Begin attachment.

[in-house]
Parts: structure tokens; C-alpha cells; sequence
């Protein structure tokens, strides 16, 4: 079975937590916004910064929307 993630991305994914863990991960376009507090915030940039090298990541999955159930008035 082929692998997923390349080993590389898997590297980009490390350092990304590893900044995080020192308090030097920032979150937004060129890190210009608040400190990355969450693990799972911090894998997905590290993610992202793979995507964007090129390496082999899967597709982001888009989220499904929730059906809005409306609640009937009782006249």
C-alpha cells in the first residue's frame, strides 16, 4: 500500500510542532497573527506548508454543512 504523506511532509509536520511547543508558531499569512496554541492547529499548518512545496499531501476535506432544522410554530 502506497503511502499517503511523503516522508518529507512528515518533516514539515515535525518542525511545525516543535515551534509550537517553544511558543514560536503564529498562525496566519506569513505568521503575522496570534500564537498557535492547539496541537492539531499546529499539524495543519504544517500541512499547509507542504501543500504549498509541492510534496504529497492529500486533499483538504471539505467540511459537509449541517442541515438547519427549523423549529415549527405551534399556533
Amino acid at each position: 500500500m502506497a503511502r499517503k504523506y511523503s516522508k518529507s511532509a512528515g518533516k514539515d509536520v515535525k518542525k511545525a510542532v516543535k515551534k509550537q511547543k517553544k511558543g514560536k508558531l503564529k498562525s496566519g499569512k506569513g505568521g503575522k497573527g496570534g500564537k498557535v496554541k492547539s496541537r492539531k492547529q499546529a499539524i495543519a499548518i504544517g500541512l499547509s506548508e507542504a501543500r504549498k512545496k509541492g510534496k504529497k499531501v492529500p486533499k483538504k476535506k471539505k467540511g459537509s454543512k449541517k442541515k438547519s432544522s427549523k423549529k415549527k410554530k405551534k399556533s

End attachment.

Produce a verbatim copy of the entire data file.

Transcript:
[in-house]
Parts: structure tokens; C-alpha cells; sequence
């Protein structure tokens, strides 16, 4: 079975937590916004910064929307 993630991305994914863990991960376009507090915030940039090298990541999955159930008035 082929692998997923390349080993590389898997590297980009490390350092990304590893900044995080020192308090030097920032979150937004060129890190210009608040400190990355969450693990799972911090894998997905590290993610992202793979995507964007090129390496082999899967597709982001888009989220499904929730059906809005409306609640009937009782006249």
C-alpha cells in the first residue's frame, strides 16, 4: 500500500510542532497573527506548508454543512 504523506511532509509536520511547543508558531499569512496554541492547529499548518512545496499531501476535506432544522410554530 502506497503511502499517503511523503516522508518529507512528515518533516514539515515535525518542525511545525516543535515551534509550537517553544511558543514560536503564529498562525496566519506569513505568521503575522496570534500564537498557535492547539496541537492539531499546529499539524495543519504544517500541512499547509507542504501543500504549498509541492510534496504529497492529500486533499483538504471539505467540511459537509449541517442541515438547519427549523423549529415549527405551534399556533
Amino acid at each position: 500500500m502506497a503511502r499517503k504523506y511523503s516522508k518529507s511532509a512528515g518533516k514539515d509536520v515535525k518542525k511545525a510542532v516543535k515551534k509550537q511547543k517553544k511558543g514560536k508558531l503564529k498562525s496566519g499569512k506569513g505568521g503575522k497573527g496570534g500564537k498557535v496554541k492547539s496541537r492539531k492547529q499546529a499539524i495543519a499548518i504544517g500541512l499547509s506548508e507542504a501543500r504549498k512545496k509541492g510534496k504529497k499531501v492529500p486533499k483538504k476535506k471539505k467540511g459537509s454543512k449541517k442541515k438547519s432544522s427549523k423549529k415549527k410554530k405551534k399556533s